Tom Haines-Doran
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Why are fares so high?
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The chapter begins by showing that fares have increased massively since privatisation, but the extent of that increase has been partially obscured by the government’s decision to use the largely defunct RPI measure of inflation for the purposes of fare regulation. According to standard measures of inflation, rail fares have risen even more steeply than is officially admitted. This is as a result of deliberate government policy, which has pushed the costs of privatisation onto passengers The rail industry deliberately hides ways to get cheaper flexible tickets from view. Instead of promoting these options, train operating companies have invested in beefing up security to prevent ‘fare evasion’. This has caught many passengers who have made innocent mistakes with ticket purchasing in a trap, which demands that they pay hefty fines to avoid criminal prosecution. Given these problems, the rail industry is looking at reform to simplify the ticketing system. This seems welcome until one considers the small print, the effect of which will mean even higher fares for passengers on the lowest incomes. Finally, the privatisation of rolling stock has significantly increased the costs of providing rail services, adding yet more incentive for ticket price rises. Despite this, successive governments have eschewed the most financially sensible policy – of public, not-for-profit, rolling stock provision.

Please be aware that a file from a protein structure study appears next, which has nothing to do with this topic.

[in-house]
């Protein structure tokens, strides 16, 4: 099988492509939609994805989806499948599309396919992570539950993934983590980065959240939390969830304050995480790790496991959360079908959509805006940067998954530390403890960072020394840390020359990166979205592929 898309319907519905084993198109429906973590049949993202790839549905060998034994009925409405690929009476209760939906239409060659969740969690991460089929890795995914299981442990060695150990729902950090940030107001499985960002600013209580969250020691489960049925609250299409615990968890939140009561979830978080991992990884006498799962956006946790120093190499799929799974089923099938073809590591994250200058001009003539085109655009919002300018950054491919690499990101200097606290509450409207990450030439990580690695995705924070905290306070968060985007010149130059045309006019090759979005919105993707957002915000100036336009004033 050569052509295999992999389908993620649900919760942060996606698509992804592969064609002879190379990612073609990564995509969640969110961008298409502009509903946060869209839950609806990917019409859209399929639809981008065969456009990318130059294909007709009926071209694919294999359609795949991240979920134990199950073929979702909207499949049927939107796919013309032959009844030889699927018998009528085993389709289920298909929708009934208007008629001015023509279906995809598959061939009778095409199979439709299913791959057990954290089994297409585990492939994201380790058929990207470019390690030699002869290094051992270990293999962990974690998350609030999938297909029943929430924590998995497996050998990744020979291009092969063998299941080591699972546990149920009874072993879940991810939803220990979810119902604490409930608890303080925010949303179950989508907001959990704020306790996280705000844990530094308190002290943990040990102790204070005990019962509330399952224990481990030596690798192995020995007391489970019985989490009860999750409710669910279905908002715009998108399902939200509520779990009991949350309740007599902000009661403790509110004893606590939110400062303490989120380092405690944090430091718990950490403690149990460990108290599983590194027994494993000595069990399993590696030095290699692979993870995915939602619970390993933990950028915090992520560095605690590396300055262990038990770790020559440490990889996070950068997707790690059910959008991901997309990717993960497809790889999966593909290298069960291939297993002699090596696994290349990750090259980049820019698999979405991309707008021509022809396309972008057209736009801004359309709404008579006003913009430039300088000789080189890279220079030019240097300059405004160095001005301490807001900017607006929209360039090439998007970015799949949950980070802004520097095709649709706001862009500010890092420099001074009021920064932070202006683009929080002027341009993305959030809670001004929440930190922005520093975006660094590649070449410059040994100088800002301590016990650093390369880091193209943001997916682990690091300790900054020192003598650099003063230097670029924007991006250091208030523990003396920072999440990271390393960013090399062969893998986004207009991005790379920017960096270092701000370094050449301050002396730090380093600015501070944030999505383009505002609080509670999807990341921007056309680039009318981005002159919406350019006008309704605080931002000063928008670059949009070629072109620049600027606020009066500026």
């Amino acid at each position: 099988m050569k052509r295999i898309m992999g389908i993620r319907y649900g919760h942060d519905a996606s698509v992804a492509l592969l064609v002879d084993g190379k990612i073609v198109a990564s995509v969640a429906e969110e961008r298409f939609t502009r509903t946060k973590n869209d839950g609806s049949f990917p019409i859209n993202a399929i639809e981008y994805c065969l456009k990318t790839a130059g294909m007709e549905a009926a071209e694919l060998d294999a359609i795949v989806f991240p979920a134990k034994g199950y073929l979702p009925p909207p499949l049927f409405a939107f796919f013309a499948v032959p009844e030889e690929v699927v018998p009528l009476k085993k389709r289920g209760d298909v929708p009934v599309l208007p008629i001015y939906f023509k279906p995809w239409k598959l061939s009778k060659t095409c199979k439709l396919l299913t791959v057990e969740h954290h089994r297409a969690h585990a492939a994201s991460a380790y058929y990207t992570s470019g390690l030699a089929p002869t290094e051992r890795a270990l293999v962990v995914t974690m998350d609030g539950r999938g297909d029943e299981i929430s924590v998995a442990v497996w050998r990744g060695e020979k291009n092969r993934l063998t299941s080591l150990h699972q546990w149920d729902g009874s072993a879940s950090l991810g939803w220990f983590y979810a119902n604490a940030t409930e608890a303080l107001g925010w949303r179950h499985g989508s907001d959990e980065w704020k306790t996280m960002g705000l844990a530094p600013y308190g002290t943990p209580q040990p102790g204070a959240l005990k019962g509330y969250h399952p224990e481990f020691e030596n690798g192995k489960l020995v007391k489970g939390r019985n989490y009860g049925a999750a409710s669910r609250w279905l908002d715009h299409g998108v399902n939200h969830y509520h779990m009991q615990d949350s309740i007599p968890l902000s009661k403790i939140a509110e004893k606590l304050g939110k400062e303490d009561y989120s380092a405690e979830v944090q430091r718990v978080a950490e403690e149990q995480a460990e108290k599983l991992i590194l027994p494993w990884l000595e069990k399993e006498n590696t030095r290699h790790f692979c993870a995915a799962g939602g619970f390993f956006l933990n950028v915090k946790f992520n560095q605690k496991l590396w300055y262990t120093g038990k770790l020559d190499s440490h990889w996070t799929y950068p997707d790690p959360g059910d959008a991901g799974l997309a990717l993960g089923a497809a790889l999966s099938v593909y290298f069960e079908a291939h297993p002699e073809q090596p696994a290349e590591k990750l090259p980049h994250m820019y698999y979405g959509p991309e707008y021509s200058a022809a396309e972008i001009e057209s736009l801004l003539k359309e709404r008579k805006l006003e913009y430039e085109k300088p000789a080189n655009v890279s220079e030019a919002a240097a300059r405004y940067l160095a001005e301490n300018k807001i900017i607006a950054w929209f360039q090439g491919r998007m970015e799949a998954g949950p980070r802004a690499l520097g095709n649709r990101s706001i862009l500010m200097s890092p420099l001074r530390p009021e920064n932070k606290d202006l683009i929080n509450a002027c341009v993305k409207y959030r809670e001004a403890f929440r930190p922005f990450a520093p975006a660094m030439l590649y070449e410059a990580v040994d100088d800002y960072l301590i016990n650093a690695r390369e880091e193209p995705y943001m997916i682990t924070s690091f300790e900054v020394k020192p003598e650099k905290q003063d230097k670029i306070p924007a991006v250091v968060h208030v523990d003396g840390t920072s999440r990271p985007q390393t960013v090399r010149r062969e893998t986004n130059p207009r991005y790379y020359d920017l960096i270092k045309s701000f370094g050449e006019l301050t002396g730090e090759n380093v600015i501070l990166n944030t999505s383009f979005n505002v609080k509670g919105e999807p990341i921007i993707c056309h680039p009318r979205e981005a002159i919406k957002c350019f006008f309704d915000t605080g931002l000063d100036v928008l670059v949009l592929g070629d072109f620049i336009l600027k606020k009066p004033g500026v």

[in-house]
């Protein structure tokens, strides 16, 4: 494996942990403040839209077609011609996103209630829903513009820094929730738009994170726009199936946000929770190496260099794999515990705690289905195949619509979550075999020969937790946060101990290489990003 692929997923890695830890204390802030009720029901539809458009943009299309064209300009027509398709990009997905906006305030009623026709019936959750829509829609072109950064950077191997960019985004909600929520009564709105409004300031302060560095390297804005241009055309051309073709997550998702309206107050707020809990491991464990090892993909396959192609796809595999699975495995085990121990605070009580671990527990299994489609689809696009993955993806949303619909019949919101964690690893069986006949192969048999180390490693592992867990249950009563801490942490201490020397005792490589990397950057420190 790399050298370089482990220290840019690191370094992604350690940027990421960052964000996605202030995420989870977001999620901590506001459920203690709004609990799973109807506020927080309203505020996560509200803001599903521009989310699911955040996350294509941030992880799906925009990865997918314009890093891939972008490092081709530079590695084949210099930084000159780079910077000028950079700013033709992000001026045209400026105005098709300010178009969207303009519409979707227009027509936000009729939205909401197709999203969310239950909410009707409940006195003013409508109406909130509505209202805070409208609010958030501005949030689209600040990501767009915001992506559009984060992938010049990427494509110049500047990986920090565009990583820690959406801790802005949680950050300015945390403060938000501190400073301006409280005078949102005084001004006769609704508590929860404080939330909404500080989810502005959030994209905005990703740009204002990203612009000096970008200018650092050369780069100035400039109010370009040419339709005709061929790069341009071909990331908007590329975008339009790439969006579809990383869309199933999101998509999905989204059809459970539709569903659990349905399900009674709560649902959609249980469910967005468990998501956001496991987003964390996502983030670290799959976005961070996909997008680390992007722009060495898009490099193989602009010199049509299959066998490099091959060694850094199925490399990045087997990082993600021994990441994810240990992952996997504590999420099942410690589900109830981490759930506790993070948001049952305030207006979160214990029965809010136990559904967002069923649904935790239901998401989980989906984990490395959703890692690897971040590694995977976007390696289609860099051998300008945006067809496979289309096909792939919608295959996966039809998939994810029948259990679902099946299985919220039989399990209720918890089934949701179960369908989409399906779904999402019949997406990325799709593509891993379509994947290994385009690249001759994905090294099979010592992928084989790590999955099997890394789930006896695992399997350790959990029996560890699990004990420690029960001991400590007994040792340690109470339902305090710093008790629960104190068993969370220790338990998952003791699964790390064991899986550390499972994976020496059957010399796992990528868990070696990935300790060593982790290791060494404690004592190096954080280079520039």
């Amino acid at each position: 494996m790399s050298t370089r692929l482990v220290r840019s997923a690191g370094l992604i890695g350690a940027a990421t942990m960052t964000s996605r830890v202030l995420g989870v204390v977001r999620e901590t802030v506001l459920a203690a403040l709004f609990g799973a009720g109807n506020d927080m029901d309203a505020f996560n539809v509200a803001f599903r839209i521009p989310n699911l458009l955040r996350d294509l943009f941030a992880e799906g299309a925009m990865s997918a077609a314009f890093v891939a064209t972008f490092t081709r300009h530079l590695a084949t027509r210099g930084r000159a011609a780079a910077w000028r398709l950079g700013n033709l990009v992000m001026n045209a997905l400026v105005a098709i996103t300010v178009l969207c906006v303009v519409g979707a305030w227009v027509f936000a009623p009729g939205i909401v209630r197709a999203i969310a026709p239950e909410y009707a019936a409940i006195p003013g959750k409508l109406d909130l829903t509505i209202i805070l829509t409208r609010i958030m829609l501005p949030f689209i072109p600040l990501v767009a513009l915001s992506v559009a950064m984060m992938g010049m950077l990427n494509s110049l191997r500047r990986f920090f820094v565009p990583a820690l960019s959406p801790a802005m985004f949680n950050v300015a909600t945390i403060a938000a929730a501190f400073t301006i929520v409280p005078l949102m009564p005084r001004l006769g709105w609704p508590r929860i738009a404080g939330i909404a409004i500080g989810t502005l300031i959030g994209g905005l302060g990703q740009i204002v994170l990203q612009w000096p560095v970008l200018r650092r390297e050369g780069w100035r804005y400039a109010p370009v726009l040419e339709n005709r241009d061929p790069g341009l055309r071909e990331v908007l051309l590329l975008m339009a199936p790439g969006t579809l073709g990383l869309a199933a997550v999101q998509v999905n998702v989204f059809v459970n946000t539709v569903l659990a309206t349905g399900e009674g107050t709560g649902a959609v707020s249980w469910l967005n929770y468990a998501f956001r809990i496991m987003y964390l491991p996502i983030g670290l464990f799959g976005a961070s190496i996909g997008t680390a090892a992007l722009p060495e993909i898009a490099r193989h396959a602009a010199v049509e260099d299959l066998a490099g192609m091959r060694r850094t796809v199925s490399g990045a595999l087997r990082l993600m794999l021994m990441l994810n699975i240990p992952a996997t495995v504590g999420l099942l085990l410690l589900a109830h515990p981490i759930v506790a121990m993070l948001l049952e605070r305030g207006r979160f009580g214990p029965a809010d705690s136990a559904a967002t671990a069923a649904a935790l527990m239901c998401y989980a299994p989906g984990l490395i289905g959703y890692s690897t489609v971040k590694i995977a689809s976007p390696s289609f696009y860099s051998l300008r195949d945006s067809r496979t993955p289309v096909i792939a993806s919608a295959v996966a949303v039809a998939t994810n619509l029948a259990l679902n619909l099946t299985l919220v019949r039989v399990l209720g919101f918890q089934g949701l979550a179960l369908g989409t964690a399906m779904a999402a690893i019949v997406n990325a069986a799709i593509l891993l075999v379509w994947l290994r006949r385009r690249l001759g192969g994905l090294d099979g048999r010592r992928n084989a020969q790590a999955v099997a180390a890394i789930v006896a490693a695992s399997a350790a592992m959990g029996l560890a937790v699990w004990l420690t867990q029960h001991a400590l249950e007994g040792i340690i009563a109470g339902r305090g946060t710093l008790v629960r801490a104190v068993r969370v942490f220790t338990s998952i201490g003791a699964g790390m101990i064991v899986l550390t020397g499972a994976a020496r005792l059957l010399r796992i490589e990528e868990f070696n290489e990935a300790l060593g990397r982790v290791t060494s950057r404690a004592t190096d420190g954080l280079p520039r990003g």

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How to fix Britain’s broken railways


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